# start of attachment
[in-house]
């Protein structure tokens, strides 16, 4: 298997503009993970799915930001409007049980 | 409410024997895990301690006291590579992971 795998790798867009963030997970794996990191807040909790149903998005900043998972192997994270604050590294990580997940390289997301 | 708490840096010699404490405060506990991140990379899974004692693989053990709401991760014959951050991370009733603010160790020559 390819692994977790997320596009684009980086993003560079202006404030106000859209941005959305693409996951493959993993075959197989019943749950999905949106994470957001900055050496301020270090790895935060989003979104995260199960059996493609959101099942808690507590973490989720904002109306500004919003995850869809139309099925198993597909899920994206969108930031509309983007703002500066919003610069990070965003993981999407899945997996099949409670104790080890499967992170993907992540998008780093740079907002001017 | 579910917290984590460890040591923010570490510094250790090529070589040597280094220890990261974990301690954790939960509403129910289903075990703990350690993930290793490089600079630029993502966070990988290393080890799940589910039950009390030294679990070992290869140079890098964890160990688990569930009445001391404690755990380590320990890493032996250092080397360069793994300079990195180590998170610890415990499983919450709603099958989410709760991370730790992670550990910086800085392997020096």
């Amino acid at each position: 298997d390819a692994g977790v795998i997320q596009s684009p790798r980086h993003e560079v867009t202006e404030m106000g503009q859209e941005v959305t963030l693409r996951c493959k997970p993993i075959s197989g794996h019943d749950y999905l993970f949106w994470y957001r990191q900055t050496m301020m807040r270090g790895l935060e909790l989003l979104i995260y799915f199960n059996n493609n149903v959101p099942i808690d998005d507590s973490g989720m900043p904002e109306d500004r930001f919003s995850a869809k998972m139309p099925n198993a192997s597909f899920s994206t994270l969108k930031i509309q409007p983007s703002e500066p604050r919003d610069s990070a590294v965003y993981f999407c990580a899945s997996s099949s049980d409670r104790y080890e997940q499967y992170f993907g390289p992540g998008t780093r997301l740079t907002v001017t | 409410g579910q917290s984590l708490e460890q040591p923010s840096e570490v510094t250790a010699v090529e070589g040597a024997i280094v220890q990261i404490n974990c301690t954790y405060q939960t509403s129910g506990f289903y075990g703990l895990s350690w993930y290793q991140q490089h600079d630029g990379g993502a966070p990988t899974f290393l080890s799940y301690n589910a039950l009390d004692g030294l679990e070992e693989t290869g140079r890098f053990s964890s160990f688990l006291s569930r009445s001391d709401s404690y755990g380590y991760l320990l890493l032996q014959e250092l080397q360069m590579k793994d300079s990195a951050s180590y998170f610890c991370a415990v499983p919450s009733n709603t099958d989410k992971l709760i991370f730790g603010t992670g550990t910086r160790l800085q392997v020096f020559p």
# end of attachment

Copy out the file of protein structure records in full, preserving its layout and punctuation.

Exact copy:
[in-house]
């Protein structure tokens, strides 16, 4: 298997503009993970799915930001409007049980 | 409410024997895990301690006291590579992971 795998790798867009963030997970794996990191807040909790149903998005900043998972192997994270604050590294990580997940390289997301 | 708490840096010699404490405060506990991140990379899974004692693989053990709401991760014959951050991370009733603010160790020559 390819692994977790997320596009684009980086993003560079202006404030106000859209941005959305693409996951493959993993075959197989019943749950999905949106994470957001900055050496301020270090790895935060989003979104995260199960059996493609959101099942808690507590973490989720904002109306500004919003995850869809139309099925198993597909899920994206969108930031509309983007703002500066919003610069990070965003993981999407899945997996099949409670104790080890499967992170993907992540998008780093740079907002001017 | 579910917290984590460890040591923010570490510094250790090529070589040597280094220890990261974990301690954790939960509403129910289903075990703990350690993930290793490089600079630029993502966070990988290393080890799940589910039950009390030294679990070992290869140079890098964890160990688990569930009445001391404690755990380590320990890493032996250092080397360069793994300079990195180590998170610890415990499983919450709603099958989410709760991370730790992670550990910086800085392997020096």
């Amino acid at each position: 298997d390819a692994g977790v795998i997320q596009s684009p790798r980086h993003e560079v867009t202006e404030m106000g503009q859209e941005v959305t963030l693409r996951c493959k997970p993993i075959s197989g794996h019943d749950y999905l993970f949106w994470y957001r990191q900055t050496m301020m807040r270090g790895l935060e909790l989003l979104i995260y799915f199960n059996n493609n149903v959101p099942i808690d998005d507590s973490g989720m900043p904002e109306d500004r930001f919003s995850a869809k998972m139309p099925n198993a192997s597909f899920s994206t994270l969108k930031i509309q409007p983007s703002e500066p604050r919003d610069s990070a590294v965003y993981f999407c990580a899945s997996s099949s049980d409670r104790y080890e997940q499967y992170f993907g390289p992540g998008t780093r997301l740079t907002v001017t | 409410g579910q917290s984590l708490e460890q040591p923010s840096e570490v510094t250790a010699v090529e070589g040597a024997i280094v220890q990261i404490n974990c301690t954790y405060q939960t509403s129910g506990f289903y075990g703990l895990s350690w993930y290793q991140q490089h600079d630029g990379g993502a966070p990988t899974f290393l080890s799940y301690n589910a039950l009390d004692g030294l679990e070992e693989t290869g140079r890098f053990s964890s160990f688990l006291s569930r009445s001391d709401s404690y755990g380590y991760l320990l890493l032996q014959e250092l080397q360069m590579k793994d300079s990195a951050s180590y998170f610890c991370a415990v499983p919450s009733n709603t099958d989410k992971l709760i991370f730790g603010t992670g550990t910086r160790l800085q392997v020096f020559p």